Gordon R. Dickson. I very much enjoyed the Childe Cycle, a series of ten or so military sci-fi novels. The stories wove together in interesting ways but each could stand on its own. Most excellent.
Bruce Hale’s Chet Gecko series. Hilarious. Puns everywhere and ties into the old detective movies of the 40s/50s.
3. What is your favorite passage in the Bible and why?
OOOooo… many to choose from. Um… I can narrow it to two for you.
Revelation 1-3 – You get a glimpse of Christ in His glorified form and get His opinion of what is and is not important to Him in a church. The view of Christ glorified is awesome. The current church as a whole is falling apart in some ways and stronger than ever in others. There’s a church on every corner in America it seems, and some are fabulous and others are broken. Badly. With so many to choose from, Jesus’ assessment of what to look for and strive for is invaluable.
Job first and last couple chapters – Job’s world explodes because God wants to prove a point, but Job remains faithful, and in the end God restores all that he lost … double. This is very encouraging to me. Although my world has never exploded to the degree that Job’s has, it has fallen apart more than once in devastating ways. God restored Job. When things go berserk, I have confidence that He’ll restore me, too.
4. Tell me about your most recent book?
Published? I only have one out. That would be Remnant in the Stars. This book is the first novel I wrote that I still have a copy of. (There was one earlier that was lost in a move and hard drive oops. I’ll be rebuilding it some time soonish perhaps).
In this book, an alien race, Aolanians, have been in orbit around Earth for a couple hundred years. They live on their ships and trade resources and information with humans while they hunt for a place to settle. One of the Aolanians is an astrogator named Sora. He’s carrying around the emotional baggage of a mistake he made sixteen years before. His oldest daughter is on an exploration ship, Kesha, which goes missing after managing a badly mangled distress call. At the same time, Sora’s youngest daughter is developing her mental powers, and he should be home to help with her training. There is some time before he’s really needed, so he joins a human scout ship involved in the Kesha rescue effort and reconnects with his friend Kirsten, a military pilot who lost her arm in a battle. Her prosthetic is not cooperating, and she has become mysteriously ill. He helps her and learns how to let go of the emotional baggage during the search for his child.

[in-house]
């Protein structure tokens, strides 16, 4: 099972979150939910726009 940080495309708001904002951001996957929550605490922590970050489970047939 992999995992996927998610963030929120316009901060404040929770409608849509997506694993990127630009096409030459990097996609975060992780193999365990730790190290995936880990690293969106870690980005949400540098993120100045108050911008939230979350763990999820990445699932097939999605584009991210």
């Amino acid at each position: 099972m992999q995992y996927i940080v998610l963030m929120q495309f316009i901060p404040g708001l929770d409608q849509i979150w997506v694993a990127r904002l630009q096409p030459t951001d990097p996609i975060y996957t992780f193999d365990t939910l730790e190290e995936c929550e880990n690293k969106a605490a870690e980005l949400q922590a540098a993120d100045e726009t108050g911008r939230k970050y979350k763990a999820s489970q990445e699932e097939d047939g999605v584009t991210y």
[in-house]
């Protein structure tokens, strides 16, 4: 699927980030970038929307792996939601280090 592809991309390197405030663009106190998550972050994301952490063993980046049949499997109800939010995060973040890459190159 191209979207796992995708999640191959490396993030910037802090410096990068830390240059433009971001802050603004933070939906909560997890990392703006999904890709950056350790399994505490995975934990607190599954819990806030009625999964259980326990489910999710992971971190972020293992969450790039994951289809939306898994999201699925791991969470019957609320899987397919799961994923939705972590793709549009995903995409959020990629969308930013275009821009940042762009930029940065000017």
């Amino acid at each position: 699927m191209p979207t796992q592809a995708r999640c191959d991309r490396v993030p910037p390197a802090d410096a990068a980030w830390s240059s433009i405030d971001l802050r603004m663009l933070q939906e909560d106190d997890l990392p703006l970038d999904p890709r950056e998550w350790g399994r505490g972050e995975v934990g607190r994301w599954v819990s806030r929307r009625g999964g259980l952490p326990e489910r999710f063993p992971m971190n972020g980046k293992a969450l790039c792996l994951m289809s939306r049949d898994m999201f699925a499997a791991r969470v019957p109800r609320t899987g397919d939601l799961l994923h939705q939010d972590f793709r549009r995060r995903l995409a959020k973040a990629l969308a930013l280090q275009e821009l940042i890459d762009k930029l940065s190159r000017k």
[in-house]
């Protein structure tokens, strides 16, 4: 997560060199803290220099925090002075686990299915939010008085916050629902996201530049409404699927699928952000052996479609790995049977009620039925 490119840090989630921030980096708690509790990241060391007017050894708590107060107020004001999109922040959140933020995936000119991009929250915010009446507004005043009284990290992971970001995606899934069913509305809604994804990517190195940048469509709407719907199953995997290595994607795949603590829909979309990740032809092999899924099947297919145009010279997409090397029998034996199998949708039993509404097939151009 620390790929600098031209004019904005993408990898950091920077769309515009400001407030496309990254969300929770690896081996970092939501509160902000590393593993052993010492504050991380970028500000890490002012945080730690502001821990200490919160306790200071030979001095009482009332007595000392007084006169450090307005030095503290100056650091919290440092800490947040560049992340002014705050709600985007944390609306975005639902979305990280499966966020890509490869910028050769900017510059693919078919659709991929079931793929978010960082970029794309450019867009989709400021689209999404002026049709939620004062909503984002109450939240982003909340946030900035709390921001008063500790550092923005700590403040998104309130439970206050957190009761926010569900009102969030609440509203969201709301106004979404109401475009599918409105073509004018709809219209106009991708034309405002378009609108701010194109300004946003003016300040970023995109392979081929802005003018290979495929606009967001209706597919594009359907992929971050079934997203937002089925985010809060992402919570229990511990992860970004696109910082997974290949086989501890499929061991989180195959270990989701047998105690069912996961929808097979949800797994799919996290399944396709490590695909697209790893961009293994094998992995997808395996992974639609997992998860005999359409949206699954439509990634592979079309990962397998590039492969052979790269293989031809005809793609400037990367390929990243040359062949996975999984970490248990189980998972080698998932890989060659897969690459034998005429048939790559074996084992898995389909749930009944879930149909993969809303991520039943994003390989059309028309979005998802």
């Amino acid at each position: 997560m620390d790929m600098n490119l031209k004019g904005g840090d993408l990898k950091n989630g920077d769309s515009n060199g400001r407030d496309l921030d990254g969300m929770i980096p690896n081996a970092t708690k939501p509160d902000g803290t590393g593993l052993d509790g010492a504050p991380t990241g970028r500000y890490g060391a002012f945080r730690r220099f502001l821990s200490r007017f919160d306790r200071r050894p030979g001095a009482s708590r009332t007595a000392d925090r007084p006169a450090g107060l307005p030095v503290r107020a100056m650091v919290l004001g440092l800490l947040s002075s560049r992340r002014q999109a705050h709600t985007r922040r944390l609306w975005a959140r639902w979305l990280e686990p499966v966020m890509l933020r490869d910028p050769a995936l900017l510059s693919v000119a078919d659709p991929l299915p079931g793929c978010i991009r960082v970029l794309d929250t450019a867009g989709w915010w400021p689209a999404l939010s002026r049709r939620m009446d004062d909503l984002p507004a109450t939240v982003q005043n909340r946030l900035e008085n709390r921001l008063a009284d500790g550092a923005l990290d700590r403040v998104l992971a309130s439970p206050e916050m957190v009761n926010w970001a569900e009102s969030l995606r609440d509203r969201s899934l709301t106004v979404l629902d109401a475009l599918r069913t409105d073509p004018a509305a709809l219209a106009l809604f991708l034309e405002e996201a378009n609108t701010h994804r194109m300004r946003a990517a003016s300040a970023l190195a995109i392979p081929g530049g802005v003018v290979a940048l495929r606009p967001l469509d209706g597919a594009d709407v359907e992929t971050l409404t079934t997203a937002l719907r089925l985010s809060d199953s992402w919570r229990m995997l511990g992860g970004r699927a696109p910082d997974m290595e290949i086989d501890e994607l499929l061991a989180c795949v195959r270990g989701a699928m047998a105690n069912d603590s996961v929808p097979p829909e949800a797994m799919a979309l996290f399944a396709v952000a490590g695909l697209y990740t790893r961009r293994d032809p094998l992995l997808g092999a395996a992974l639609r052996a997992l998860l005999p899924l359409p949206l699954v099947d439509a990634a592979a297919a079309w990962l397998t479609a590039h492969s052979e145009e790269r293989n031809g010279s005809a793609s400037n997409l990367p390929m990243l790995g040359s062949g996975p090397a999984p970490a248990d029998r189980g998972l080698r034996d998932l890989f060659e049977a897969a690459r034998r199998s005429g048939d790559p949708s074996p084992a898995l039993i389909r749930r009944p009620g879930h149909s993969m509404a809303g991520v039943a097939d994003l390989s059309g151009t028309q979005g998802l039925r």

The development of this story from RPG to short story to full novel is a long, convoluted path. The road to getting published is no less complicated. There’s a sequel in the works, The Loudest Actions.
I have five other novels and a half dozen teacher resources under contract and in the pipelines of 3 different publishers. There are also some anthologies due out this month (February) with some of my short stories in them.
All the details are on my webpage. http://ckoepp.com
5. Is there anyone in your life who helps you to become a better person?
I go out to dinner with a friend of mine. We share a meal, enjoy each other’s company, and chat about all kinds of wild stuff. Some of our conversations are very serious and others are very goofy. I can be who I am without fear of rejection. Everyone needs someone like that who doesn’t need the mask to be in place. That makes it easier to go back into the world with the right masks for the right people without being short-circuited by being who we’re not.
There are other people in my world who inspire me for various reasons but none quite like that.
6. Who is your favorite biblical figure besides Jesus?
Wow, another tough one. There are so many fascinating people!
I’ll say David. He had such confidence in God, and he accomplished so many incredible things in several different arenas. He was a writer, a poet, a musician, a warrior, a king, … just wow. Yes, he made some frightening mistakes for which he and his family paid dearly, but he always returned to God and trusted to His mercy and grace.
7. What was the one book that made you think “I want to write!”?
I have no idea. I’ve been writing longer than I can remember, literally (See question #1). My mother has short stories I wrote in 2nd grade. They’re hiding in a scrapbook somewhere. I have no idea what started the whole writing thing, except maybe I was bored in class so I probably started writing to be less bored.
8. What evidence can you give that God exists?